HR unquestionably now plays an essential strategic function for businesses of all sizes.Once focused predominantly on employee-related administration, with the advancement of digital technologies, the emergence of new sectors and an uncertain political climate, it’s not hard to see why HR has had to adapt to companies’ changing needs.

People management

As it’s role within the business has shifted, so has the way that HR has dealt with managing employees. In most companies, line managers now act as the middleman between employees and higher levels of management by managing workflows and relaying both successes and potential concerns.

HR must now ensure that this process runs smoothly, line managers receive adequate training and that there are long-term strategies in place for internal growth and development. HR practitioners face another new challenge too – how to keep employees engaged.

It’s widely accepted that engaged employees boost productivity levels by 18 per cent, which in turn increases profitability by 12 per cent. To leverage this, some HR teams are allowing staff to re-define their own roles and offering the tools necessary to carve out their own career path. As a result, employees are more likely to stay loyal to the company and invest more into their day-to-day responsibilities.

Data & digitisation

HR managers no longer need to rely on their own intuition to problem solve and make decisions – the sector is now ruled by data and analytics. From tracking career progression to measuring staff satisfaction levels, data is now responsible for streamlining business processes, adding value and boosting productivity. It’s a reflection of HR’s new role within the wider business structure, not only recruiting and onboarding new employees, but looking after them throughout their time with the company too.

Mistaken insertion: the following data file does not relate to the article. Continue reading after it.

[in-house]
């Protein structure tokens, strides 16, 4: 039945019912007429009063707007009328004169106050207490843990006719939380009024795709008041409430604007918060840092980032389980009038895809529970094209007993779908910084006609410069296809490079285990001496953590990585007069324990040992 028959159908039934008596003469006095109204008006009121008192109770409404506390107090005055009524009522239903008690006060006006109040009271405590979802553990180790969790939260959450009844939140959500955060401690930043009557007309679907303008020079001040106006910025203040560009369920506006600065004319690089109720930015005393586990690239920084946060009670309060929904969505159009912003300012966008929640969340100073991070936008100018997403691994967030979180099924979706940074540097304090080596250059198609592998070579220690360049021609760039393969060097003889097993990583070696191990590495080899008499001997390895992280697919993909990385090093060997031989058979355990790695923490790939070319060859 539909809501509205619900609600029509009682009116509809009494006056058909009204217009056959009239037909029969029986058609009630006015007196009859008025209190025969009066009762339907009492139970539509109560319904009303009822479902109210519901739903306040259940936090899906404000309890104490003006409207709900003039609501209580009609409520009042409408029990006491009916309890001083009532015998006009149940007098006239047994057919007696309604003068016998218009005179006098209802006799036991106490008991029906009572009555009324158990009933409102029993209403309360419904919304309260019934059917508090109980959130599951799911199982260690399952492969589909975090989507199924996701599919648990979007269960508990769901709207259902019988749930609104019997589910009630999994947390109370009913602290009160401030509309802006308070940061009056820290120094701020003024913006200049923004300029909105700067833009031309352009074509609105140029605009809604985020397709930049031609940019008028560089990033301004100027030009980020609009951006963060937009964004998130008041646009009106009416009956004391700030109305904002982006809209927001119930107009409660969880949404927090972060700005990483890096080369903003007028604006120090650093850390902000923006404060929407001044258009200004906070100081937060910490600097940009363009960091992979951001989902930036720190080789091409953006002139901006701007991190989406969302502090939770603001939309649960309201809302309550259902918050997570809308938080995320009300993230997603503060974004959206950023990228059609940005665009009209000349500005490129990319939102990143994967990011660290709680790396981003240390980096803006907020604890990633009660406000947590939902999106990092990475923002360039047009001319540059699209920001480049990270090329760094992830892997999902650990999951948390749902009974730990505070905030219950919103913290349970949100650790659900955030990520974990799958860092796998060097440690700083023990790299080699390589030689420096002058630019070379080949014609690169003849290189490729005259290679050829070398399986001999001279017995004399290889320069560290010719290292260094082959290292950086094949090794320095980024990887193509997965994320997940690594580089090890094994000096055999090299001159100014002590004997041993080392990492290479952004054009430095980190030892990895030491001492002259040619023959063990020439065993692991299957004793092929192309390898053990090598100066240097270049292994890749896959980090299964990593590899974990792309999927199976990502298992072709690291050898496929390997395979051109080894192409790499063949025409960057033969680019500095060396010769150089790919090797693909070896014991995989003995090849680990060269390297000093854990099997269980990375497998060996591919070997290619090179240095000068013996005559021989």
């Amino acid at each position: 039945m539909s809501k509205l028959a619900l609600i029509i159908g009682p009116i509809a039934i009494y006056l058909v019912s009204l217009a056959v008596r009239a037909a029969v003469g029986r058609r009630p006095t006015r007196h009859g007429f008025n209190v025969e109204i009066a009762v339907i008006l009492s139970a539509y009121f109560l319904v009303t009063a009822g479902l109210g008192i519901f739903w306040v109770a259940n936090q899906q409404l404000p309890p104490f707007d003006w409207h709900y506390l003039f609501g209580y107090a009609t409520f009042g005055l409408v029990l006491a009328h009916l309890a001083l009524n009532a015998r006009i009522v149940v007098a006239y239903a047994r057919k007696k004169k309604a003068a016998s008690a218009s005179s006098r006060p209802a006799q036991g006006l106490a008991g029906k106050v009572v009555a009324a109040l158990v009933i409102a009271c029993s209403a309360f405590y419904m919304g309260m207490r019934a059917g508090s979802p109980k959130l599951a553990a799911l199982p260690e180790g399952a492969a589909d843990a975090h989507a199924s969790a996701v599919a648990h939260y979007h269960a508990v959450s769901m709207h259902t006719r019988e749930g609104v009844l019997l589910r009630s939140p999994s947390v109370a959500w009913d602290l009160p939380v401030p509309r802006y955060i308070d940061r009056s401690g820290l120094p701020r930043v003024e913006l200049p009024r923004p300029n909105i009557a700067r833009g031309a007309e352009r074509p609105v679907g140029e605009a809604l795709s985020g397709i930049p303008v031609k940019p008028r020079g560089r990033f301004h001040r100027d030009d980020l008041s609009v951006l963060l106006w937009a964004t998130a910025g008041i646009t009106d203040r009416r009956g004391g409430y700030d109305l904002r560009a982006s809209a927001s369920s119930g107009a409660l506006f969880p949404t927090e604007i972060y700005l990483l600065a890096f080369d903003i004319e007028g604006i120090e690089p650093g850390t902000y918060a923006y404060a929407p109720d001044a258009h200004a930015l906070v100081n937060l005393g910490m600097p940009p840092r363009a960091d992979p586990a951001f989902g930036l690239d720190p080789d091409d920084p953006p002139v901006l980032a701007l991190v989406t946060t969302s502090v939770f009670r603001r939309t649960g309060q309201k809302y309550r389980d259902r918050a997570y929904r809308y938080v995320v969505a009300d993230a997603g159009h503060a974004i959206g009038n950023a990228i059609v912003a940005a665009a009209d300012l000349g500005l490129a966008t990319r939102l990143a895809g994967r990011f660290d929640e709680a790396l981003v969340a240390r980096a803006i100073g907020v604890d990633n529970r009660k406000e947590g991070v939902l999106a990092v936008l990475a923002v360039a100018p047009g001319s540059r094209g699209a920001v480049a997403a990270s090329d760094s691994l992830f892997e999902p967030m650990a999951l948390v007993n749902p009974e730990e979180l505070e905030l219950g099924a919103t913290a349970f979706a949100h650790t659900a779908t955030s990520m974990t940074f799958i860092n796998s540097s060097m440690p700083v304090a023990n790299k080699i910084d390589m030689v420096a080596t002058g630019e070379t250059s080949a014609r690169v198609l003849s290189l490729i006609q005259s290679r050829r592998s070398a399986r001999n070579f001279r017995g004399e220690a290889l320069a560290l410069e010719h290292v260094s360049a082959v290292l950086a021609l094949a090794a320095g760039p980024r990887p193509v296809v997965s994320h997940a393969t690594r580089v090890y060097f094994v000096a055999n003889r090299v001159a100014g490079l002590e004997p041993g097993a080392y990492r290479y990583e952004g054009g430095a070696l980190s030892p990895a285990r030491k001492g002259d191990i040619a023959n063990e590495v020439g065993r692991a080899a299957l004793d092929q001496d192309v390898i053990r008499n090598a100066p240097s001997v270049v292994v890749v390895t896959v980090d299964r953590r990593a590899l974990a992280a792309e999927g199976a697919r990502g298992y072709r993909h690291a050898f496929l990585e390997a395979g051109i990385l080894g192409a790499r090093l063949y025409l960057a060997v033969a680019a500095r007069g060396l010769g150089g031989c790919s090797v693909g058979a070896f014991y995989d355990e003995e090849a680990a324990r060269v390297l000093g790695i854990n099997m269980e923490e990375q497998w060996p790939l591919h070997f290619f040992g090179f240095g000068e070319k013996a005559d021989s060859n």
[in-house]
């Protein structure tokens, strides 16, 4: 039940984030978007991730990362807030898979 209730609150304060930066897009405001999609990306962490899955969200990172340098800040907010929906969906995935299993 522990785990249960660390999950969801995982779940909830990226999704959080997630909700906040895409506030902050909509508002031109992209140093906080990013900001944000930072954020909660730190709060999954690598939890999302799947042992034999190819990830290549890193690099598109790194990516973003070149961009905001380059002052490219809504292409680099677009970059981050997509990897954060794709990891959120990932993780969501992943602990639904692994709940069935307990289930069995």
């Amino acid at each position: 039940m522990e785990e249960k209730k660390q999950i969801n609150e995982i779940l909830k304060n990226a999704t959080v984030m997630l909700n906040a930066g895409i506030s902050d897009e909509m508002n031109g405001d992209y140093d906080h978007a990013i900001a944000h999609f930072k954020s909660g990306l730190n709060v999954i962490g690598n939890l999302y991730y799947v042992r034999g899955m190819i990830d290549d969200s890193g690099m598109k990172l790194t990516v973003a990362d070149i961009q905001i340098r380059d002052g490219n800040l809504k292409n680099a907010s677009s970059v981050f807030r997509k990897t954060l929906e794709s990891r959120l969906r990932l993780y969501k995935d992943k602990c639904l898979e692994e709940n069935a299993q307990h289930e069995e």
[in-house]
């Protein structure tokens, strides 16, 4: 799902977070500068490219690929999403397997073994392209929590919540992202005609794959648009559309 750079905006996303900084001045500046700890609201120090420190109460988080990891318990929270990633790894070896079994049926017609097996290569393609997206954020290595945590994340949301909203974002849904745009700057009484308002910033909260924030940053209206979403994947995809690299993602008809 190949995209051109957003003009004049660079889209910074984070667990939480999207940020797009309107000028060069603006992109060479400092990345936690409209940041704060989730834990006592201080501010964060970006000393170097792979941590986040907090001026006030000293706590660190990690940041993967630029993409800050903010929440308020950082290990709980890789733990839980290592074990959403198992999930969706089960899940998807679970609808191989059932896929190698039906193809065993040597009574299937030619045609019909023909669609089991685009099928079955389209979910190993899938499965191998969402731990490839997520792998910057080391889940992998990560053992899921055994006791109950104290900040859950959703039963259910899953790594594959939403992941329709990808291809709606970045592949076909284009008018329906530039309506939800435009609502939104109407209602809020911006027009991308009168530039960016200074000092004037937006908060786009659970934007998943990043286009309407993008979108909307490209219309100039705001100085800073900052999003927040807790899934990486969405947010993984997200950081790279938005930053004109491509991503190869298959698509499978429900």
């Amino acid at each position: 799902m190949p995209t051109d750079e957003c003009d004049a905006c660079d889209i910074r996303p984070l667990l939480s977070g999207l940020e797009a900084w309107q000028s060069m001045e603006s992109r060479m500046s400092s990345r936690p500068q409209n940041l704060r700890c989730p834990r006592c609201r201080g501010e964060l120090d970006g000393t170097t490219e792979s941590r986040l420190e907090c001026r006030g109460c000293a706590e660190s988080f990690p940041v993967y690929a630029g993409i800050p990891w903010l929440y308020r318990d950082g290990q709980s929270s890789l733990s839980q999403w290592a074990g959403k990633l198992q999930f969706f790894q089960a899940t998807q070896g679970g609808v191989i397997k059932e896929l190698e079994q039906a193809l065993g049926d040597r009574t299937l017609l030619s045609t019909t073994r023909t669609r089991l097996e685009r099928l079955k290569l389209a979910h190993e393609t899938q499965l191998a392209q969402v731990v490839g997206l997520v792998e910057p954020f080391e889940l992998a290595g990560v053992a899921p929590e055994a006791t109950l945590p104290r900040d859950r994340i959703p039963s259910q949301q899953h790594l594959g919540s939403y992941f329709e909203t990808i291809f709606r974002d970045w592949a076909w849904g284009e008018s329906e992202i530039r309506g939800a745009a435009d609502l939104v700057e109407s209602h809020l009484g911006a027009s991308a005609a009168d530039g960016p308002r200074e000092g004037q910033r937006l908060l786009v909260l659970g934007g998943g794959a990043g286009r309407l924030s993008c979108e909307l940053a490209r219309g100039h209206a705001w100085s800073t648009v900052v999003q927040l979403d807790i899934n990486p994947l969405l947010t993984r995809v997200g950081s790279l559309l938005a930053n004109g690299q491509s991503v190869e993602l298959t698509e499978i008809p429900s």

Digitising data-intensive processes can cut the cost of business operations by up to 90 percent – a staggering saving for any company. Replacing physical documents and manual processes with efficient, time-saving digital technology frees up time to allow HR teams to make full use of their innately human skills.

AI is streamlining the hiring process and easy access to analytics is helping companies to reach their D&I goals, but it’s vital that we remember that there’s always room for human error within the setup of these algorithms.

A HR department’s strength will always be in its staff’s intuition and ability to successfully manage an ever-evolving team – all while simultaneously striking the right balance between their employees and machines.